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5 Questions Every Parent Should Ask at a Parent Teacher Meeting

Teacher Conference

School has been in session for a little over 2 months for most of us. It is now time for progress reports, report cards and parent teacher conferences to begin. At Sylvan we know that this can be a very stressful time for parents, students, and yes, even teachers. That said, we wanted to provide you with some tips and questions to ask at school meetings. Whether your student is off to a great start this year or struggling in school, it is up to us as parents to be advocates for their education. Here are 5 questions every parent should ask at a parent-teacher conference:

1)      What do you see as some of my child’s strengths and weaknesses in your classroom?

It is important to make sure that the teacher has taken the time to get to know your child. It is one thing to know how they perform on tests and classroom assignments, but, are they getting to know them as a person, not just a student?

2)      Does my child actively participate in class? Do they ask appropriate questions, volunteer answers and seem to be adjusting socially?

This question will help you to determine how comfortable you student is with the content being presented as well as their level of confidence in the classroom environment. It will also help you gauge if there are any beginning concerns with classroom behavior.

3)      Are there specific things that we can do at home to help him/her do better in your class? Are there any upcoming projects or topics we should be prepared to support them with?

Things have changed since we were in school. There are new standards, teaching methods and topics being taught each year. Thus, it is important for us parents to do our homework as well. If you want to be able to support your student with their school work, it could be helpful to know ahead of time what will be coming home so you can best prepare.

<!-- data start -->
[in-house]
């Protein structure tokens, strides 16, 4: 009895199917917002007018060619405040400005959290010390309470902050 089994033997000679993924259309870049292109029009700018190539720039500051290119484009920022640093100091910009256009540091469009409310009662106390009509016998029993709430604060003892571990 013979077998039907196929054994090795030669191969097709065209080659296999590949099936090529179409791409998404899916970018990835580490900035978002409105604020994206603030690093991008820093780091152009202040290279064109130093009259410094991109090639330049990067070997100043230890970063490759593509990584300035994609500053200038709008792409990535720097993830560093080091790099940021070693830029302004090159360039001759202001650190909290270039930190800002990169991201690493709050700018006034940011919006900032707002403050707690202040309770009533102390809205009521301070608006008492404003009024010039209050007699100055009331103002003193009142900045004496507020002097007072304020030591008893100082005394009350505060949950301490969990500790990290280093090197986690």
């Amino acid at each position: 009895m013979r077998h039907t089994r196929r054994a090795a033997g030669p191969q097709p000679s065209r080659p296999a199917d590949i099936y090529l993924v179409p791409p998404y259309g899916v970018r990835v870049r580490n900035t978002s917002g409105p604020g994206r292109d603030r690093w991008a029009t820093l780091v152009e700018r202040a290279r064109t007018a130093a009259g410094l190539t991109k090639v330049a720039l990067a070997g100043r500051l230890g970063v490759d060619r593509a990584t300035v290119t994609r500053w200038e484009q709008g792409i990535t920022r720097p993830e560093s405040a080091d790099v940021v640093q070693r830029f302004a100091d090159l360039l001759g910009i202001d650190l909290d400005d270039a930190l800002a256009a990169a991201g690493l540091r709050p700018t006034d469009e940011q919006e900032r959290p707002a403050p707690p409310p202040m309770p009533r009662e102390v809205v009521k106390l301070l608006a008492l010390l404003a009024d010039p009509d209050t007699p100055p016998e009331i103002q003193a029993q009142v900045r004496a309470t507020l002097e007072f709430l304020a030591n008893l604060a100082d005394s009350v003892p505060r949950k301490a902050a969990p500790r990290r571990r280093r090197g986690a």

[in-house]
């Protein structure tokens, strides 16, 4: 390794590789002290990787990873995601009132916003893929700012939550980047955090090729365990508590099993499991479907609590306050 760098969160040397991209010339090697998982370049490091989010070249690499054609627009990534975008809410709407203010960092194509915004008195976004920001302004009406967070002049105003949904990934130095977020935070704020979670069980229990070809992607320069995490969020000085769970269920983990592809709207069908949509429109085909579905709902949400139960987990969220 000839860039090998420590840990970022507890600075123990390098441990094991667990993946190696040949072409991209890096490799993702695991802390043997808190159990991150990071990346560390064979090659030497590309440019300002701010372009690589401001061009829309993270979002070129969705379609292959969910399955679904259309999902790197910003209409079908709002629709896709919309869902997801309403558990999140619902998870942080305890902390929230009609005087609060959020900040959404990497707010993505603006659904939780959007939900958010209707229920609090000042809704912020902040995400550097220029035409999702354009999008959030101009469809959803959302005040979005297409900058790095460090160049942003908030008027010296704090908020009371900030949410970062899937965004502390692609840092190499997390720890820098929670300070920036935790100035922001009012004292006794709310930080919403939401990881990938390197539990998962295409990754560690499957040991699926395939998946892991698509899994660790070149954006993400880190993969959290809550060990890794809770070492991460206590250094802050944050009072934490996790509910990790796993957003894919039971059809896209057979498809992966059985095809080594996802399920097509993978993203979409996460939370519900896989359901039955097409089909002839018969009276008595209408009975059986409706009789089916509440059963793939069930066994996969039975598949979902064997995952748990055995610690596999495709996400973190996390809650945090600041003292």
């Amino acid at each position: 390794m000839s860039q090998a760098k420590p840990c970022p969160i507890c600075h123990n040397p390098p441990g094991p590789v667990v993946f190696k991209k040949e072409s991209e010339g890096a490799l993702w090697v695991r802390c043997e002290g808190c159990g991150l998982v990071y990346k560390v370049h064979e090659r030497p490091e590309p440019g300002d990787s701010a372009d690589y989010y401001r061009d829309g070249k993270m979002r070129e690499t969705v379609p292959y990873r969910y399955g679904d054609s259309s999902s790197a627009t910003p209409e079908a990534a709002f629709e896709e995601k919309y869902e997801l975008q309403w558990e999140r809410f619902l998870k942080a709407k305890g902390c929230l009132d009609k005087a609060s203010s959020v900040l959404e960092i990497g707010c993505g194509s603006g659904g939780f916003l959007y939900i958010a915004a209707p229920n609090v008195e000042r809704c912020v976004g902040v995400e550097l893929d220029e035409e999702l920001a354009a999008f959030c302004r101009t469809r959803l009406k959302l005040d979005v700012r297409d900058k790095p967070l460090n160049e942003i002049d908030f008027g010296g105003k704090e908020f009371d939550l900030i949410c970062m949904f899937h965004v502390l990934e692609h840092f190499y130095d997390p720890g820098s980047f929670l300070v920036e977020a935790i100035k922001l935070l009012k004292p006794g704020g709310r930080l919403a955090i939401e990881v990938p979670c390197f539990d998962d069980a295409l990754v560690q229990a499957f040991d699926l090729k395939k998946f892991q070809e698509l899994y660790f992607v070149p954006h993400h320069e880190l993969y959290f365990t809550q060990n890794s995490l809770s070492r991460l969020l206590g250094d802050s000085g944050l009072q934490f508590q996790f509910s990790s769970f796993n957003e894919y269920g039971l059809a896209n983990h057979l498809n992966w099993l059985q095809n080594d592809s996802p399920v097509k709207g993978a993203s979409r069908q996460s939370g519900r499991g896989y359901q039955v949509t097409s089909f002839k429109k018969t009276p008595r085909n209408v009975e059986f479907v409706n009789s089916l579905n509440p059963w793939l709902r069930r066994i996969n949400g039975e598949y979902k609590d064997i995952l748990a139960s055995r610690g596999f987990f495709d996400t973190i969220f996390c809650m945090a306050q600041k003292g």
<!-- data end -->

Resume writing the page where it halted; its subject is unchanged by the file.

4)      How will my child be evaluated? Are tests weighted? What type of standardized assessments will be given this year and how will those assessments determine future educational placements?

Assessments are given for many reasons. Not only do teachers need to determine if students are “getting it,” but they can also help a teacher evaluate themselves. If an entire class fails a test, the teacher should self-reflect to see how to approach the material differently. While we don’t want to put unnecessary pressure on our students, we do need to know how they are being evaluated and why so that everyone can prepare appropriately.

5)      What is the best way for me to communicate with you if I have additional questions or as situations arise during the school year?

Teachers become teachers because they desire to help students and see them succeed. Answering parent questions and concerns is a part of the job. However, parents need to be respectful of teachers’ time also. Discuss with the teacher what will be the most effective way to communicate. Parents must also have realistic expectations. Most elementary teachers teach between 20-30 students. Sometimes those students have multiple sets of guardians. High school teachers have an even larger number of students between the multiple classes they teach in a day. Stay in communication with your child’s teacher, and you will most likely get the best responses working as a team and not against one another.